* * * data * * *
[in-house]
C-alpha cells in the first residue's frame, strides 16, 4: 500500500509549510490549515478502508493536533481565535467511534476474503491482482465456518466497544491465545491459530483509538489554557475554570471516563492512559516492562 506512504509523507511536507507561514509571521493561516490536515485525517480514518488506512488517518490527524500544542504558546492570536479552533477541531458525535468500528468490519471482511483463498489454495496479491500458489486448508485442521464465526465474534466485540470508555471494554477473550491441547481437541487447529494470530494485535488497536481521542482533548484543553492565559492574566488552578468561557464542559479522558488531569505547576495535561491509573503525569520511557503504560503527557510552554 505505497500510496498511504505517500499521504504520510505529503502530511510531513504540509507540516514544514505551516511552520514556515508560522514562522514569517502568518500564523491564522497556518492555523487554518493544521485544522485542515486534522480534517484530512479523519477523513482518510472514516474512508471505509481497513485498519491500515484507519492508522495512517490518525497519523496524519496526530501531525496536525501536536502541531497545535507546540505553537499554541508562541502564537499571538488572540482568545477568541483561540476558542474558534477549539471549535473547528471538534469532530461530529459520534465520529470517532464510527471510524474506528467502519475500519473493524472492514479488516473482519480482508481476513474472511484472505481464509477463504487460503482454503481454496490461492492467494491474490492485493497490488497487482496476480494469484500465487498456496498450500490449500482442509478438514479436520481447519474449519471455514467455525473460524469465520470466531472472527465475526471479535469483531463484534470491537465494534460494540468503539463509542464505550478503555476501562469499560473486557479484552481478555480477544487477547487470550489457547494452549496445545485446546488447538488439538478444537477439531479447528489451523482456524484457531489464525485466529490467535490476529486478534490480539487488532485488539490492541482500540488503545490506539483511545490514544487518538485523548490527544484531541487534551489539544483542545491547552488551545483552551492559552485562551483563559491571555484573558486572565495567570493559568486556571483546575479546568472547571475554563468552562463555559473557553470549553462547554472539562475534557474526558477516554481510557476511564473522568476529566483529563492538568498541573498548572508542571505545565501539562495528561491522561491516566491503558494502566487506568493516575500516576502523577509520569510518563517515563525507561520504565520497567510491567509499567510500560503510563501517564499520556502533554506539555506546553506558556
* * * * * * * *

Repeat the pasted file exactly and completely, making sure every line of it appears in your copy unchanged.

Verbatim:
[in-house]
C-alpha cells in the first residue's frame, strides 16, 4: 500500500509549510490549515478502508493536533481565535467511534476474503491482482465456518466497544491465545491459530483509538489554557475554570471516563492512559516492562 506512504509523507511536507507561514509571521493561516490536515485525517480514518488506512488517518490527524500544542504558546492570536479552533477541531458525535468500528468490519471482511483463498489454495496479491500458489486448508485442521464465526465474534466485540470508555471494554477473550491441547481437541487447529494470530494485535488497536481521542482533548484543553492565559492574566488552578468561557464542559479522558488531569505547576495535561491509573503525569520511557503504560503527557510552554 505505497500510496498511504505517500499521504504520510505529503502530511510531513504540509507540516514544514505551516511552520514556515508560522514562522514569517502568518500564523491564522497556518492555523487554518493544521485544522485542515486534522480534517484530512479523519477523513482518510472514516474512508471505509481497513485498519491500515484507519492508522495512517490518525497519523496524519496526530501531525496536525501536536502541531497545535507546540505553537499554541508562541502564537499571538488572540482568545477568541483561540476558542474558534477549539471549535473547528471538534469532530461530529459520534465520529470517532464510527471510524474506528467502519475500519473493524472492514479488516473482519480482508481476513474472511484472505481464509477463504487460503482454503481454496490461492492467494491474490492485493497490488497487482496476480494469484500465487498456496498450500490449500482442509478438514479436520481447519474449519471455514467455525473460524469465520470466531472472527465475526471479535469483531463484534470491537465494534460494540468503539463509542464505550478503555476501562469499560473486557479484552481478555480477544487477547487470550489457547494452549496445545485446546488447538488439538478444537477439531479447528489451523482456524484457531489464525485466529490467535490476529486478534490480539487488532485488539490492541482500540488503545490506539483511545490514544487518538485523548490527544484531541487534551489539544483542545491547552488551545483552551492559552485562551483563559491571555484573558486572565495567570493559568486556571483546575479546568472547571475554563468552562463555559473557553470549553462547554472539562475534557474526558477516554481510557476511564473522568476529566483529563492538568498541573498548572508542571505545565501539562495528561491522561491516566491503558494502566487506568493516575500516576502523577509520569510518563517515563525507561520504565520497567510491567509499567510500560503510563501517564499520556502533554506539555506546553506558556